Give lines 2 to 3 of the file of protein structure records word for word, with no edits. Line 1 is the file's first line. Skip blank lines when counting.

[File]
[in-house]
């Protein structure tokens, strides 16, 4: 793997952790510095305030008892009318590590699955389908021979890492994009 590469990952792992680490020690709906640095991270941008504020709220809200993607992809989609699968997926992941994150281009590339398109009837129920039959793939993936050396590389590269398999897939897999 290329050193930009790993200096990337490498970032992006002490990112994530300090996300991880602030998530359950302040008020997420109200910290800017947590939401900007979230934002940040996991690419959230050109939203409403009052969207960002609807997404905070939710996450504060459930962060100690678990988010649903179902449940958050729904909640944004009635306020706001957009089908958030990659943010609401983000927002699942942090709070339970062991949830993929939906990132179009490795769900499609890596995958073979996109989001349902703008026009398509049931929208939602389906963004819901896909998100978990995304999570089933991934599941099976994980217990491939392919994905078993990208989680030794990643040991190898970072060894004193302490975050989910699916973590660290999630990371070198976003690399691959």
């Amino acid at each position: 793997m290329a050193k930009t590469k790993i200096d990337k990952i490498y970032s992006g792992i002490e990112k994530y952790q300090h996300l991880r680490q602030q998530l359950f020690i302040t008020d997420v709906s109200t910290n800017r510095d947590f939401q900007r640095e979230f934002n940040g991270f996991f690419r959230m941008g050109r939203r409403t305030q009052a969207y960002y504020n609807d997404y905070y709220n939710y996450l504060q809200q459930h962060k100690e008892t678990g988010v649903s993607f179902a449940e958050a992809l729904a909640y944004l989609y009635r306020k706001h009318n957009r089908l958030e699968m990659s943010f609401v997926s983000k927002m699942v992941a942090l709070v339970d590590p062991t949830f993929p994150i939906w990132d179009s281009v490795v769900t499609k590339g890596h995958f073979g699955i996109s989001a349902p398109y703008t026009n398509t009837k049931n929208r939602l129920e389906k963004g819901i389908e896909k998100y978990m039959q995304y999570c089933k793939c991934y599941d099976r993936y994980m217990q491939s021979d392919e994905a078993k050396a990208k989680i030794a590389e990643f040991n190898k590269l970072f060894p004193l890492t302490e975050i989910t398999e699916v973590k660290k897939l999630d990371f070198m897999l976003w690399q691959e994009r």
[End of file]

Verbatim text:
């Protein structure tokens, strides 16, 4: 793997952790510095305030008892009318590590699955389908021979890492994009 590469990952792992680490020690709906640095991270941008504020709220809200993607992809989609699968997926992941994150281009590339398109009837129920039959793939993936050396590389590269398999897939897999 290329050193930009790993200096990337490498970032992006002490990112994530300090996300991880602030998530359950302040008020997420109200910290800017947590939401900007979230934002940040996991690419959230050109939203409403009052969207960002609807997404905070939710996450504060459930962060100690678990988010649903179902449940958050729904909640944004009635306020706001957009089908958030990659943010609401983000927002699942942090709070339970062991949830993929939906990132179009490795769900499609890596995958073979996109989001349902703008026009398509049931929208939602389906963004819901896909998100978990995304999570089933991934599941099976994980217990491939392919994905078993990208989680030794990643040991190898970072060894004193302490975050989910699916973590660290999630990371070198976003690399691959």
């Amino acid at each position: 793997m290329a050193k930009t590469k790993i200096d990337k990952i490498y970032s992006g792992i002490e990112k994530y952790q300090h996300l991880r680490q602030q998530l359950f020690i302040t008020d997420v709906s109200t910290n800017r510095d947590f939401q900007r640095e979230f934002n940040g991270f996991f690419r959230m941008g050109r939203r409403t305030q009052a969207y960002y504020n609807d997404y905070y709220n939710y996450l504060q809200q459930h962060k100690e008892t678990g988010v649903s993607f179902a449940e958050a992809l729904a909640y944004l989609y009635r306020k706001h009318n957009r089908l958030e699968m990659s943010f609401v997926s983000k927002m699942v992941a942090l709070v339970d590590p062991t949830f993929p994150i939906w990132d179009s281009v490795v769900t499609k590339g890596h995958f073979g699955i996109s989001a349902p398109y703008t026009n398509t009837k049931n929208r939602l129920e389906k963004g819901i389908e896909k998100y978990m039959q995304y999570c089933k793939c991934y599941d099976r993936y994980m217990q491939s021979d392919e994905a078993k050396a990208k989680i030794a590389e990643f040991n190898k590269l970072f060894p004193l890492t302490e975050i989910t398999e699916v973590k660290k897939l999630d990371f070198m897999l976003w690399q691959e994009r």